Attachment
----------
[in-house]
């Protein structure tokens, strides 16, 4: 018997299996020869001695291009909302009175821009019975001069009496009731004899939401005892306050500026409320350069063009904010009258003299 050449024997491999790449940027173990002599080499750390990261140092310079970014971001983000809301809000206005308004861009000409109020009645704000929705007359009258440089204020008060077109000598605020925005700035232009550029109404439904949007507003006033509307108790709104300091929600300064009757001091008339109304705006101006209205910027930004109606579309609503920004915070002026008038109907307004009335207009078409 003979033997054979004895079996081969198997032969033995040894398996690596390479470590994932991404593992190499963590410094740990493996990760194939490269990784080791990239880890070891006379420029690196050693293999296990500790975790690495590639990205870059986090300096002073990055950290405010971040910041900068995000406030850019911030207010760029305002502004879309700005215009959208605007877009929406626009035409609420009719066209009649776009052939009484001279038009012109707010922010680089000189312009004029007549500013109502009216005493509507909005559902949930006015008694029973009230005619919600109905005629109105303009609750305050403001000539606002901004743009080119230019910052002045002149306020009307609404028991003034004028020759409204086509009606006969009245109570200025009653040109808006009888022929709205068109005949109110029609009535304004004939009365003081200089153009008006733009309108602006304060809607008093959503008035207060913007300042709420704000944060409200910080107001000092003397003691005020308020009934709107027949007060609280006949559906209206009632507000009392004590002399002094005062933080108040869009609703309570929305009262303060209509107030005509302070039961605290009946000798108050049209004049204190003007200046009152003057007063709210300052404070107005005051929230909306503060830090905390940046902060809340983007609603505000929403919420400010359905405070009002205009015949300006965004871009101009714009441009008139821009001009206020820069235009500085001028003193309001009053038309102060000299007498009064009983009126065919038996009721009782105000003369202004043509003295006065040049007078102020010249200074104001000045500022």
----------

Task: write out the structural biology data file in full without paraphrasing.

[in-house]
């Protein structure tokens, strides 16, 4: 018997299996020869001695291009909302009175821009019975001069009496009731004899939401005892306050500026409320350069063009904010009258003299 050449024997491999790449940027173990002599080499750390990261140092310079970014971001983000809301809000206005308004861009000409109020009645704000929705007359009258440089204020008060077109000598605020925005700035232009550029109404439904949007507003006033509307108790709104300091929600300064009757001091008339109304705006101006209205910027930004109606579309609503920004915070002026008038109907307004009335207009078409 003979033997054979004895079996081969198997032969033995040894398996690596390479470590994932991404593992190499963590410094740990493996990760194939490269990784080791990239880890070891006379420029690196050693293999296990500790975790690495590639990205870059986090300096002073990055950290405010971040910041900068995000406030850019911030207010760029305002502004879309700005215009959208605007877009929406626009035409609420009719066209009649776009052939009484001279038009012109707010922010680089000189312009004029007549500013109502009216005493509507909005559902949930006015008694029973009230005619919600109905005629109105303009609750305050403001000539606002901004743009080119230019910052002045002149306020009307609404028991003034004028020759409204086509009606006969009245109570200025009653040109808006009888022929709205068109005949109110029609009535304004004939009365003081200089153009008006733009309108602006304060809607008093959503008035207060913007300042709420704000944060409200910080107001000092003397003691005020308020009934709107027949007060609280006949559906209206009632507000009392004590002399002094005062933080108040869009609703309570929305009262303060209509107030005509302070039961605290009946000798108050049209004049204190003007200046009152003057007063709210300052404070107005005051929230909306503060830090905390940046902060809340983007609603505000929403919420400010359905405070009002205009015949300006965004871009101009714009441009008139821009001009206020820069235009500085001028003193309001009053038309102060000299007498009064009983009126065919038996009721009782105000003369202004043509003295006065040049007078102020010249200074104001000045500022």